Pension fund deductions - What deductions can and cannot be made

27 August 2015 Hettie Joubert, Momentum Employee Benefits

The deductions allowed under the Income Tax Act and the Maintenance Act are tax and maintenance orders. The Pension Funds Act allows a retirement fund to make the following deductions from the pension benefits of a member, after tax has been deducted:

• Where the fund rules allow the member to take a housing loan from the fund itself against security of his pension benefit, and the member still owes the fund an amount when he leaves the fund, the fund can deduct that amount from the member’s benefit and pay the member the rest. 

• Where the fund rules allow the member to take a housing loan from a bank with the fund then being the surety for that loan, the fund can deduct that amount from the member’s benefit and pay the member the rest if the member stills owes the bank an amount on that loan when he leaves the fund.

• Where the member’s employer gave a housing loan or a housing loan to the member, the employer can claim the outstanding amount from the fund when the member leaves the fund. The fund will then deduct that outstanding amount from the member’s benefit and pay the balance of the benefit to the member.

• Where the member caused damage to the employer because of the member’s theft, dishonesty, fraud or misconduct, the employer can claim that from the fund. The requirements relating to this deduction will be discussed in a later article.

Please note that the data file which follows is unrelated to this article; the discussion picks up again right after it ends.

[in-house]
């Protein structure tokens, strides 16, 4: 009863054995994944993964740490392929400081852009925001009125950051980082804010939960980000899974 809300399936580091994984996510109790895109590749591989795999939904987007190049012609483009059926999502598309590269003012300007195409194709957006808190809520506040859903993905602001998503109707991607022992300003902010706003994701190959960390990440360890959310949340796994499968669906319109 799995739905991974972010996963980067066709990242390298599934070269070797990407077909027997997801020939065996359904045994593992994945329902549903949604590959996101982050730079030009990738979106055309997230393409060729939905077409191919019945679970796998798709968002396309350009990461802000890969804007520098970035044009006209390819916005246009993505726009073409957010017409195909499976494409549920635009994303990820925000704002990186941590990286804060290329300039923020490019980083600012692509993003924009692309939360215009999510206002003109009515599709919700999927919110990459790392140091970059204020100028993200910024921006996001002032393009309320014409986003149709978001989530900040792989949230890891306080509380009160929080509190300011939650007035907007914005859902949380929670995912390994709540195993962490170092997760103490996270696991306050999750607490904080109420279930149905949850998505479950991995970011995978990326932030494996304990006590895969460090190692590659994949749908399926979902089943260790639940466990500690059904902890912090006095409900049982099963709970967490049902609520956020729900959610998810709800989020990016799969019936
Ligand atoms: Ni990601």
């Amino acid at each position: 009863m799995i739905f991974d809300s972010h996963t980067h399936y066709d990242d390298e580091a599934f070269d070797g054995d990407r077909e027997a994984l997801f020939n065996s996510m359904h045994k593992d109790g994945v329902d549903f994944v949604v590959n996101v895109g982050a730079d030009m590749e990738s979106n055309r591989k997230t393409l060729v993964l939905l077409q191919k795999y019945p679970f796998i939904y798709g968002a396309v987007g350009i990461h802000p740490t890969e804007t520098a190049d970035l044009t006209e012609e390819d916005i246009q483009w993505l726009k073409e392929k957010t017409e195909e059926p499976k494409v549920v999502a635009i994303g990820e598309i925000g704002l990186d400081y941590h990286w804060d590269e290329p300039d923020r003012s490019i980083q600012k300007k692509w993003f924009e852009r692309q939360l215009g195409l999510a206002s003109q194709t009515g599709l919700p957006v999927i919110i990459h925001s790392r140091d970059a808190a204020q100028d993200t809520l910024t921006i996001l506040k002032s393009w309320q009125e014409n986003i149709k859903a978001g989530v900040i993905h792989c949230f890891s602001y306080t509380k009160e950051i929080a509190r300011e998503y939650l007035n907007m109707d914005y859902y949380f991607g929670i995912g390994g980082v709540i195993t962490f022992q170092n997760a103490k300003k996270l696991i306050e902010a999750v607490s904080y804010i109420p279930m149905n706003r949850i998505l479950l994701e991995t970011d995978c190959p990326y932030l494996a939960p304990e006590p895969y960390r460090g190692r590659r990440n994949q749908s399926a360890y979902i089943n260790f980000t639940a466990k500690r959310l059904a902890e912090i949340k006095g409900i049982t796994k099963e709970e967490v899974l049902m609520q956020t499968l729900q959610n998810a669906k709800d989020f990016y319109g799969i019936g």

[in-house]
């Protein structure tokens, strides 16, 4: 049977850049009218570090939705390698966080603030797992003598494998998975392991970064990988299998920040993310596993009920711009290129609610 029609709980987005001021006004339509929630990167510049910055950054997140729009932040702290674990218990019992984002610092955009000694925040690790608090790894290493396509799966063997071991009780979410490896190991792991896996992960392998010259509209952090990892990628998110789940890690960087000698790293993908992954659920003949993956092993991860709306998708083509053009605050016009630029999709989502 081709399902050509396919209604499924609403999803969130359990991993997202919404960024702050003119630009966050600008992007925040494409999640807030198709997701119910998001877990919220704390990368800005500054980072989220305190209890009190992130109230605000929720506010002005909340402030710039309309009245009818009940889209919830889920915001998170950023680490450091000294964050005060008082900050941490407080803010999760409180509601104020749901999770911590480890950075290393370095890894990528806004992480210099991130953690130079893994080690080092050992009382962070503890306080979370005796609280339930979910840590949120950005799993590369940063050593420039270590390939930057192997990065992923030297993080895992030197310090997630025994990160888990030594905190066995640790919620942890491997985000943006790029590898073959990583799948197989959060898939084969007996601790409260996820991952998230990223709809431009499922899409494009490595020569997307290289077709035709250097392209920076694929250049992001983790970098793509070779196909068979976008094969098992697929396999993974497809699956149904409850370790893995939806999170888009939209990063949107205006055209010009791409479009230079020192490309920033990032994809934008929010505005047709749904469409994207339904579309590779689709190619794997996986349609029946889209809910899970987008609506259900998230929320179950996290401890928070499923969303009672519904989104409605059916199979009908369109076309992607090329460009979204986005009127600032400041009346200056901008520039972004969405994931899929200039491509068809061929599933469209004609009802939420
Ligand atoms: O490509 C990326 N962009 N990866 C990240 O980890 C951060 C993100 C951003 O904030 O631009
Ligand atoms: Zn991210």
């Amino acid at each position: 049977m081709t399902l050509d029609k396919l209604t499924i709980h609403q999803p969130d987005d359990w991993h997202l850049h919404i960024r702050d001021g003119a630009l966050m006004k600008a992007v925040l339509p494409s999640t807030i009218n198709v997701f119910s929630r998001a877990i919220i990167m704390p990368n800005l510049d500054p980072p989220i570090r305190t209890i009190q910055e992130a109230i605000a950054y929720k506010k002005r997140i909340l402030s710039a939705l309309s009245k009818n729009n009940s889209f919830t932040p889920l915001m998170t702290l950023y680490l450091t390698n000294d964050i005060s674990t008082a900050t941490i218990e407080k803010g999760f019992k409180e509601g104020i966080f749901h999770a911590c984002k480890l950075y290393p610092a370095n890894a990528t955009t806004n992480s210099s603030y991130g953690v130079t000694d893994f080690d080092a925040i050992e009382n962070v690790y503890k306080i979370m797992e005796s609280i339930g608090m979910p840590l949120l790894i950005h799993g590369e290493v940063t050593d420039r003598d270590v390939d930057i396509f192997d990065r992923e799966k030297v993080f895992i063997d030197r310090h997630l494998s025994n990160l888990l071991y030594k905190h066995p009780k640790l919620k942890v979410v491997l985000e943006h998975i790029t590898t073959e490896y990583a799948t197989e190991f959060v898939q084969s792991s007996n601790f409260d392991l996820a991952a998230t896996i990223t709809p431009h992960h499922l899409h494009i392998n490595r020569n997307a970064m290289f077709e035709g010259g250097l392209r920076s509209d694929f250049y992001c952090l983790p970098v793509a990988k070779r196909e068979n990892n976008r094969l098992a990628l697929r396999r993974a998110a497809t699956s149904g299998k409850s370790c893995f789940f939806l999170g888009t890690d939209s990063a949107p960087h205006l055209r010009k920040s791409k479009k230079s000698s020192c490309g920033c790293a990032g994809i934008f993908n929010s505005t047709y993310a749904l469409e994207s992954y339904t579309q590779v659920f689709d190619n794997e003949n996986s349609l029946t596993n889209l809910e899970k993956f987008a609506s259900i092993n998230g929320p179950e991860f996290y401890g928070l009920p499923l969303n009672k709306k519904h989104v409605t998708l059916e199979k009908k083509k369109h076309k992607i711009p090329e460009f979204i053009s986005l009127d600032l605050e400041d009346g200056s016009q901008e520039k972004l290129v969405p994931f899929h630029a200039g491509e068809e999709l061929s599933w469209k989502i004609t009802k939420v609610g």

• The fund can deduct medical scheme contributions or insurance premiums that it paid on behalf of the member or his beneficiary.

• The fund can also deduct divorce orders and maintenance order amounts, and tax on maintenance order amounts, from the member’s benefit. This will also be discussed in a later article.

Protection of a member’s pension benefit if the benefit is still in the fund

While a member is still in a retirement fund, their creditors (someone who the member owes money to) cannot claim any part of the member’s benefit, neither can the e member or their beneficiaries use their benefit as security i.e. to take out a personal loan with a bank. If the member does this, the trustees of the fund can decide not to pay the benefit to the member, instead they can decide to pay it to their dependents’ beneficiaries, guardians or trustees. The only deductions that can be made from the benefit, before the fund pays it out are those allowed for by the Pension Funds Act, the Income Tax Act and the Maintenance Act.

In addition, section 65 of the Magistrates’ Courts Act allows for a portion of the member’s pension benefit to be taken into account in specific situations. A creditor can apply to a court for a warrant of execution against the assets of the member. The effect of that will be that the assets of the member, to the value of what he owes the creditor, will be sold to pay the creditor. Where the member does not have any assets, the creditor can go to court to get an order under which the member will then have to pay a specified amount every month to the creditor, until the debt (including interest) thereon has been paid off. At these court proceedings, the member has to list their assets and liabilities so that the court can determine how much the member can afford to pay every month. To determine what the member’s assets are, the court can take an amount of R3 000 per year relating to the member’s benefit into account. This can then be added to the member’s assets, and the court can then determine how much the member can afford to pay to the creditor.

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